Recommended Indicators of Estuarine Water Quality For Georgia
Sheldon, Joan E.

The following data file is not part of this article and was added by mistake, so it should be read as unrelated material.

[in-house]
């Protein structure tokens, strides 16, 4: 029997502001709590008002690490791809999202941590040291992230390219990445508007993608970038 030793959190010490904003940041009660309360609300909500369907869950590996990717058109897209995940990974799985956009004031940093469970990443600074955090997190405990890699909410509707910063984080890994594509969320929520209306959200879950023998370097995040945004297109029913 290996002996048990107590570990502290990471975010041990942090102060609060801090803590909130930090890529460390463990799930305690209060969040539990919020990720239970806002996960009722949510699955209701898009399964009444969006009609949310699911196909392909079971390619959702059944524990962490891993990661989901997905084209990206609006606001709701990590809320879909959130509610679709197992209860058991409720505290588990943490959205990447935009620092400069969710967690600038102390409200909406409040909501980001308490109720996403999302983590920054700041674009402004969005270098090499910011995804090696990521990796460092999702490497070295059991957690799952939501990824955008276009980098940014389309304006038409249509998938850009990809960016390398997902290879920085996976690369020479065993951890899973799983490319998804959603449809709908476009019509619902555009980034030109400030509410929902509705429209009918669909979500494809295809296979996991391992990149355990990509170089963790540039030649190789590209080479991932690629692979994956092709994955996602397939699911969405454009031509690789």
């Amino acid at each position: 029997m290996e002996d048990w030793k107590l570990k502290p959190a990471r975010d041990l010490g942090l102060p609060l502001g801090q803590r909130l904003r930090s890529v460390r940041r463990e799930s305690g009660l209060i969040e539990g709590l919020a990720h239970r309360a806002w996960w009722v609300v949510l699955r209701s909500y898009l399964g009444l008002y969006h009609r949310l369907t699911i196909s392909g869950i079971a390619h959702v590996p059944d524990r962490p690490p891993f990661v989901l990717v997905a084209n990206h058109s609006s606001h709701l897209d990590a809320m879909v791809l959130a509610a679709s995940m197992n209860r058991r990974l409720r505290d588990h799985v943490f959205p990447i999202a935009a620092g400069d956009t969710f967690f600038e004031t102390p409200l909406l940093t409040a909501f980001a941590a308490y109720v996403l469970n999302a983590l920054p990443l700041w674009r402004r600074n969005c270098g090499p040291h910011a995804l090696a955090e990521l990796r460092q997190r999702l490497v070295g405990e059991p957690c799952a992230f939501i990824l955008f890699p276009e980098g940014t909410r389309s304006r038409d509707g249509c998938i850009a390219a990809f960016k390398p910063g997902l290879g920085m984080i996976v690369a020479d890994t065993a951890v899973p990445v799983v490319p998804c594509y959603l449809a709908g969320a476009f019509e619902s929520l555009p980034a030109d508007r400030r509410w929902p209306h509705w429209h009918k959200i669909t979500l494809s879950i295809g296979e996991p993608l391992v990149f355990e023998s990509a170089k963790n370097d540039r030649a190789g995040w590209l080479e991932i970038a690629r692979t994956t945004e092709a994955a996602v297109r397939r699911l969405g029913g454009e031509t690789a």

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Increasing nutrient input and subsequent eutrophication and hypoxia are concerns in many estuaries, and the U.S. EPA has mandated the development of numeric nutrient criteria to assess the status of U.S. coastal waters. However, they recognize the need for regionally appropriate criteria, as previous national-level efforts have often relied on criteria that are not equally relevant in all waters. Two pathways to eutrophication have been suggested to exist in Georgia waters: the classic phytoplankton- mediated pathway in stratified waters and an alternate pathway in which excess nutrients stimulate microbial respiration directly, resulting in low dissolved oxygen throughout a well-mixed water column. We propose a suite of seven indicators, as well as basic ancillary data (water temperature, salinity, specific conductance), that are intended to help classify and understand the causes of water quality degradation in Georgia. We recommend two immediate indicators of poor water quality (pH and dissolved oxygen) that may indicate that a stressful and potentially lethal condition is already in progress. The remaining five (nitrogen, phosphorus, chlorophyll a, transparency, and biochemical oxygen demand (BOD)) are “early warning” indicators of potentially poor water quality that should be measured in order to anticipate problems and make appropriate management decisions. These indicators, which cover the progression of eutrophication from nutrient over-enrichment to algal overgrowth (if present) to enhanced microbial respiration and hypoxia, will help to ensure that problems will not be missed due to limited sampling frequencies. We present the rationale for choosing these indicators and the considerations for developing evaluation criteria.